People need to understand that most mental illness is treatable and manageable with proper medication, therapy, and solid support systems. Mental illness is not indicative of lesser intelligence - people with mental illness often have normal to high IQ’s, and some are quite gifted in academia and/or fine arts. Although no cure currently exists, research has resulted in a new generation of medications that are more successful in managing symptoms of mental illness and allowing many to successfully work alongside us in the workplace and successfully live in the community.  
There are various grass roots, state, and national organizations of people who advocate for those with mental illness.  A Suicide Prevention Walk is held in Little Rock annually.  Per the National Association on Mental Illness (NAMI), one in five Americans live with a mental health condition, and everyone is affected or impacted by mental illness through friends and family.  

Although social work with the mentally ill can be emotionally exhausting at times, it is also immensely rewarding to see positive changes in someone’s life and to help people realize their full potential.

By Dalinda Green, LSW, Arkansas Health Center 

Working in behavioral health is incredibly rewarding and allows you to make a direct impact on the lives of others.  The field offers various specializations and opportunities to work with different populations giving you the chance to help people as well as put you on the path of a rewarding career.  Healthcare is a growing industry, and whether you have a high school diploma or a medical degree, there are many different positions to choose from. There will always be people that need the assistance of others, and helping people in the difficult times of their lives is what makes working in behavioral health so fulfilling.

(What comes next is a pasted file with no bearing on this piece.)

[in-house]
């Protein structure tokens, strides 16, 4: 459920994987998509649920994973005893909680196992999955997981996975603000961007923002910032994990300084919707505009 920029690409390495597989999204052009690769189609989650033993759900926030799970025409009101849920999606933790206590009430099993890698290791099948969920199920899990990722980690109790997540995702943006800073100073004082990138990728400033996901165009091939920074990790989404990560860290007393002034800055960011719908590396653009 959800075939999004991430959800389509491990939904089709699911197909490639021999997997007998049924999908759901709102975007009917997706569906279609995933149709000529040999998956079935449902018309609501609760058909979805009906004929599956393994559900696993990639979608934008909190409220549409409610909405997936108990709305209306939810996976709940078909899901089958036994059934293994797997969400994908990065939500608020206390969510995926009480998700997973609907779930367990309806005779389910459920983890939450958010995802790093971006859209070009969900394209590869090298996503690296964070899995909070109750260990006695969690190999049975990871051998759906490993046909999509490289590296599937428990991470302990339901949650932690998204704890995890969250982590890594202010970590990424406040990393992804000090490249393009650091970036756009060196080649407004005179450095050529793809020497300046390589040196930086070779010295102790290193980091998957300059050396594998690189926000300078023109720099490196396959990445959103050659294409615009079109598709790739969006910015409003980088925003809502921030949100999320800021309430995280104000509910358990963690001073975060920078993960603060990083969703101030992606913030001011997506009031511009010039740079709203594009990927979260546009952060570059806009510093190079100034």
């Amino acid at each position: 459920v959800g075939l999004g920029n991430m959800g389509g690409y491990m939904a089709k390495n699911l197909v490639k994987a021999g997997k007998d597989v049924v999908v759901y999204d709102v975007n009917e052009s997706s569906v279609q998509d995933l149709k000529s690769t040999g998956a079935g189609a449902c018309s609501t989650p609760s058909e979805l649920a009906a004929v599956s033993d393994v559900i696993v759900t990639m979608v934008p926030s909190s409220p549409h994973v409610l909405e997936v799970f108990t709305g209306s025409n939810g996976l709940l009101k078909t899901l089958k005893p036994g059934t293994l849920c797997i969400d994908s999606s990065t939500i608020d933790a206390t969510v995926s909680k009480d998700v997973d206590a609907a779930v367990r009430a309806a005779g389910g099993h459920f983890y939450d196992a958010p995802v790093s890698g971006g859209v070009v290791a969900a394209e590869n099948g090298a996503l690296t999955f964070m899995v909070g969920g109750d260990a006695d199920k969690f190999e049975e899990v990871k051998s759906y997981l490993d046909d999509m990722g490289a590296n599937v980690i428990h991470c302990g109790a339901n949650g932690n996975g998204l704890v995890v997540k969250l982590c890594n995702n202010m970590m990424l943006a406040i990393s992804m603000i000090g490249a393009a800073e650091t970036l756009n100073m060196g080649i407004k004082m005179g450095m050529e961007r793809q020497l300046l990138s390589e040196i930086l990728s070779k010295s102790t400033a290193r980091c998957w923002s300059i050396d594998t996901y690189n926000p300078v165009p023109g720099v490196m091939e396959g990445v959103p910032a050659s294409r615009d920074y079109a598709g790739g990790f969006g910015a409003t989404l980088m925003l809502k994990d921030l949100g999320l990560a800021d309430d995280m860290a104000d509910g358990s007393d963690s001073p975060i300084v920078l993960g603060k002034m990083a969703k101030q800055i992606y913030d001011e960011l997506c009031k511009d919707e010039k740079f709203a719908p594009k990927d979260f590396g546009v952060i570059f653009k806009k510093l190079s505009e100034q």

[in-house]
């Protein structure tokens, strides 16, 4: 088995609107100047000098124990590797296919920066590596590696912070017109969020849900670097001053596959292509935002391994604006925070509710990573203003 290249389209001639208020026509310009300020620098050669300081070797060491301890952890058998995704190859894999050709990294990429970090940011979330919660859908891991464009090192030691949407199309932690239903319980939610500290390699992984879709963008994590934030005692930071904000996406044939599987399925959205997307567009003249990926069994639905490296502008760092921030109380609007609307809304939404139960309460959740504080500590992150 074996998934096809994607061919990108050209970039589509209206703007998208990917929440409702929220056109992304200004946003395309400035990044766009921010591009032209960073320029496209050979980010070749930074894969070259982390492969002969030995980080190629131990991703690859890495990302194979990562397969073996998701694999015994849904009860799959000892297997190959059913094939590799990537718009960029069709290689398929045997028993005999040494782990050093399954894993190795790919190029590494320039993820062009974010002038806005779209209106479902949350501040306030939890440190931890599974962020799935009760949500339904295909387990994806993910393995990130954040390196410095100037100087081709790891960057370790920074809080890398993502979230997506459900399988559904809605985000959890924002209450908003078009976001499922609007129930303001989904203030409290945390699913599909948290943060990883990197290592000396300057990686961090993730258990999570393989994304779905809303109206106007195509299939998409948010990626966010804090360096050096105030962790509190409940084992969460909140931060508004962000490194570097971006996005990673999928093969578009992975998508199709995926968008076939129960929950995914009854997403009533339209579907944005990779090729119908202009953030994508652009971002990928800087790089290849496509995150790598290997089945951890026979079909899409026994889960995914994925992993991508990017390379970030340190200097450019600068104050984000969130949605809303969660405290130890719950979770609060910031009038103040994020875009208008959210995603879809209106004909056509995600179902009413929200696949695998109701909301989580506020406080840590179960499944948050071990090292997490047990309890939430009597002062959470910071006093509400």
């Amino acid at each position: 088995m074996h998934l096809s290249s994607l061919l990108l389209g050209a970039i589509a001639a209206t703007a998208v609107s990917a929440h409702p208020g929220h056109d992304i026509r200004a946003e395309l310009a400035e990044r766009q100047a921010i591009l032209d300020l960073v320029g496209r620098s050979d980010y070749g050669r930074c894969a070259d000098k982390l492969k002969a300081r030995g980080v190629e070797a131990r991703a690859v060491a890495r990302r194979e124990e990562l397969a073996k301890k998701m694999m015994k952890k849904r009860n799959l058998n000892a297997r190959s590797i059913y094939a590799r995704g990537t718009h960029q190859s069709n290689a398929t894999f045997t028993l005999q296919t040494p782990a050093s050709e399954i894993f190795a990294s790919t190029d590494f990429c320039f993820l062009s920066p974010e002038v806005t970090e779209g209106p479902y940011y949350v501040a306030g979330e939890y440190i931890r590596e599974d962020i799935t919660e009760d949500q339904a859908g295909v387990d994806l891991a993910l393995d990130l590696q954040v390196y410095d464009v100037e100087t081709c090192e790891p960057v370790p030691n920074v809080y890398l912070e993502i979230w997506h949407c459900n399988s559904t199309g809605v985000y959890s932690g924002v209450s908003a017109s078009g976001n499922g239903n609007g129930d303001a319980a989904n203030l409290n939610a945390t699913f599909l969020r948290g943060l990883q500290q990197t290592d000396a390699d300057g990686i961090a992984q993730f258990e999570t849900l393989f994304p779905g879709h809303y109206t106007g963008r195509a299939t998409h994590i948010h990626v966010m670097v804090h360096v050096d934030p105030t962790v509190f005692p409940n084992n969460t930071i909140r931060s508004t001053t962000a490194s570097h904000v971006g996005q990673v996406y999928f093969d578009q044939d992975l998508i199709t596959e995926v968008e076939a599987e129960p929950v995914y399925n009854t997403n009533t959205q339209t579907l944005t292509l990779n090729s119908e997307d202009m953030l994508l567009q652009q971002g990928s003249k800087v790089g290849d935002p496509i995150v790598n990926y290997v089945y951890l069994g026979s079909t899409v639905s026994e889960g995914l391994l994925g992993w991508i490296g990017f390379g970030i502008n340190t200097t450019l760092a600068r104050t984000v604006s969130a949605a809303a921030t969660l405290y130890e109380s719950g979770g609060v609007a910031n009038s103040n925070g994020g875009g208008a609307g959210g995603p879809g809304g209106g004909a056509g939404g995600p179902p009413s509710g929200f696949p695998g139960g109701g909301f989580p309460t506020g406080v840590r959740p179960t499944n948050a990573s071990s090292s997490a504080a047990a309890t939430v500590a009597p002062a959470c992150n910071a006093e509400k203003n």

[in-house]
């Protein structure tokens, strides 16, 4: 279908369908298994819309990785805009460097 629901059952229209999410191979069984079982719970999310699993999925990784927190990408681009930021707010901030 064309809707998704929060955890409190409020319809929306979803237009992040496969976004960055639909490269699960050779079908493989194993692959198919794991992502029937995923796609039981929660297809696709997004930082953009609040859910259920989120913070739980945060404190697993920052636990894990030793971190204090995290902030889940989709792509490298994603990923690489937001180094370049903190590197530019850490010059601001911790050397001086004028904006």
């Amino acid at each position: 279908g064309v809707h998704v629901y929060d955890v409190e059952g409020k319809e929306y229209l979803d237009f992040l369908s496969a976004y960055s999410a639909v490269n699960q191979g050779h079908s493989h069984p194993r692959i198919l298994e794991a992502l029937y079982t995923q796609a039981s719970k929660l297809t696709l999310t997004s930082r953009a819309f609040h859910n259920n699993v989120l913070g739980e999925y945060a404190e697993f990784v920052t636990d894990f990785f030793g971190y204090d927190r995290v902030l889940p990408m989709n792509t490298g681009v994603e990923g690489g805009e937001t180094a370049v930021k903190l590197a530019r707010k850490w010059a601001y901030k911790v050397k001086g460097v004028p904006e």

A career in behavioral health allows you the chance to significantly improve lives and possibly make a difference in their life quality.  It is very rewarding to help those in need to identify their own strengths and encourage them to use those strengths in their daily lives.  Providing them with support, compassion and hope can help them to overcome behavioral or emotional problems and add value to their lives.  Even the smallest, positive connection with another person can significantly improve their outlook and happiness, and is a very worthwhile and satisfying effort for anyone 
working in behavioral health. 
The behavioral health field allows you to be a part of a team with many available resources and the opportunity to learn new skills on a regular basis.  Everyone on the team has a specific role in taking care of each person served, and together you make things work to best benefit that person.  In addition, since every person you serve has different needs, you experience new challenges every day, and your days are never repetitive. 
It is an extremely rewarding privilege to work in behavioral health, because you see firsthand how your time and commitment can inspire others and improve lives. Witnessing the positive change and growth of those you serve provides an inspiring and humbling feeling that transcends into your own life.

“There is no better feeling than to provide relief from suffering through understanding.” Elizabeth Singer, Licensed Psychoanalyst